A recent decision to remove the Spring Training Museum from November’s Mesa bond election has organizers considering the project’s next step, which could include relocating it to a different city.
During a study session at the July 8 Mesa City Council meeting, Mesa Historical Museum CEO Lisa Anderson requested the council remove the $17 million Spring Training Experience — formerly called the Cactus League Experience — item from the bond election package. The council agreed to remove it and approved the other bond items totaling $130 million.
“The whole thing came about fairly quickly, and I think that’s what led to the decision to hold back,” said Highground vice president of community affairs and project spokesperson Robert Johnson in a recent interview. “In the end, we decided it would be better to wait a little longer.”
At the meeting, Anderson said the Historical Museum wanted to explore new opportunities that arose in the week following discussion of the Spring Training Experience Play Ball! exhibit at a July 1 study session. One of the opportunities Johnson mentioned was moving the location of the Spring Training Experience out of Mesa and to a different Valley city if an agreement isn’t worked out.
“Everyone has a say in how this goes; we’ll see,” he said.
Johnson, who didn’t say which cities were in contention, emphasized Mesa “remains in the lead” because it’s the place where the idea for the museum was created.
The proposed location for the museum in Mesa is near the Chicago Cubs’ new stadium, also known as “Wrigleyville West” scheduled to open for the 2014 Spring Training season.
“If we can get the right arrangement, the right agreement, that’s where it will be,” he said.
The Historical Museum currently operates the essence of the Spring Training Experiences under the auspices of its Play Ball! exhibit, which features approximately 4,000 pieces of baseball memorabilia at its site in Mesa located at 51 E. Main Street. Johson said the Play Ball! exhibit will remain at the downtown Mesa location until a permanent facility is completed.
Since its inception in 2008, the exhibition has shifted around the region and taken road trips to ballparks in the greater Phoenix metro area during Spring Training season. Long term, however, Johnson said the museum needs to find a permanent location that is not set in a strip mall, which he said is “not good enough.”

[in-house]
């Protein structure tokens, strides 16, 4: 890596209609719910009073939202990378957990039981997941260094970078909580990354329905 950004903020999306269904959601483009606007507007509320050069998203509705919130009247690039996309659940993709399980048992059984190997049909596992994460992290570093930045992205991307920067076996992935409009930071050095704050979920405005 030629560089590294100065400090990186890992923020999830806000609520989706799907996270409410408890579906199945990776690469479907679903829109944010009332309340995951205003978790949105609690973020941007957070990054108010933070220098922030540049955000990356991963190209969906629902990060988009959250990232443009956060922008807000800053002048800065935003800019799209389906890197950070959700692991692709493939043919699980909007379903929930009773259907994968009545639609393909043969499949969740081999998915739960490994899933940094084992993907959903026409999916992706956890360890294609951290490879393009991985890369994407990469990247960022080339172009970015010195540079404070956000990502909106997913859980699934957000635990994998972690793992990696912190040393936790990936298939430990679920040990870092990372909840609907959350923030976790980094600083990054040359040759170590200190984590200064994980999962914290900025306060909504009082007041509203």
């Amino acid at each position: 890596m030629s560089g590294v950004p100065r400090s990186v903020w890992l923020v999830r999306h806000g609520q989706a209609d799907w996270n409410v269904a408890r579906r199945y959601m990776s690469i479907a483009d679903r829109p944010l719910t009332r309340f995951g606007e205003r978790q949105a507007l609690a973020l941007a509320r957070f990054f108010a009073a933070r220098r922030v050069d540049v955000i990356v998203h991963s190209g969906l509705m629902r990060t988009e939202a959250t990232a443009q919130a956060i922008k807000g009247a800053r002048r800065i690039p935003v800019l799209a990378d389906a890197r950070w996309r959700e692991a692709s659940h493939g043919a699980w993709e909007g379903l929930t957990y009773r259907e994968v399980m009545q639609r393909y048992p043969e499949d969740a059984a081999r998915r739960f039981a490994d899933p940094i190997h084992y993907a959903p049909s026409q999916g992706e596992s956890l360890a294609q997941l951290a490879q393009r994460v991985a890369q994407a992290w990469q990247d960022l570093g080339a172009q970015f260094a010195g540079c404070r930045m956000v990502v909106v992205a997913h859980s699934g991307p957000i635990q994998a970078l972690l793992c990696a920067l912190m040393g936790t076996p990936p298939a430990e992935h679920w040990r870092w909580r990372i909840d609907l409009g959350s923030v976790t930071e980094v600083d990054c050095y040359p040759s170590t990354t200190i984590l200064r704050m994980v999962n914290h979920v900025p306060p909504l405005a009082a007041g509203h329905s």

“That model is only good for so long and, frankly, it’s holding us back,” he said.
The organization’s vision for the museum is a 22,000 sq. foot building complete with exhibits, meeting and office space, an auditorium, a place to store the collection and other amenities.
At the July 1 study session, councilmember Dave Richins compared the project to the Cincinnati Reds Hall of Fame and Museum in Cincinnati, Ohio. While Johnson said the museums have similar models, he said the Spring Training Experience would be a larger facility and have a deeper collection than the Ohio-based exhibition.
And he expects it to be much busier than the Cincinnati museum or even the National Baseball Hall of Fame in Cooperstown, N.Y., if it’s “done right.” The motivation for the optimism stems from the state’s climate, which he says leads many youth and travel teams play tournaments in the Phoenix area throughout the year.
“This will be busy all year round, there’s no doubt about that,” he said.
Also fueling Johnson’s projections is the Spring Training Season, which brought in more than 1.7 million fans in 2013. If 20 percent of the 1.7 million attendees, accounting for 340,000 people, visited the museum during the Spring Training Season, he said it would triple the attendance of the Cincinnati Reds bring in every year and bring in more than $3 million in gate sales alone.
“You could literally make your budget in March and live off that,” he said.
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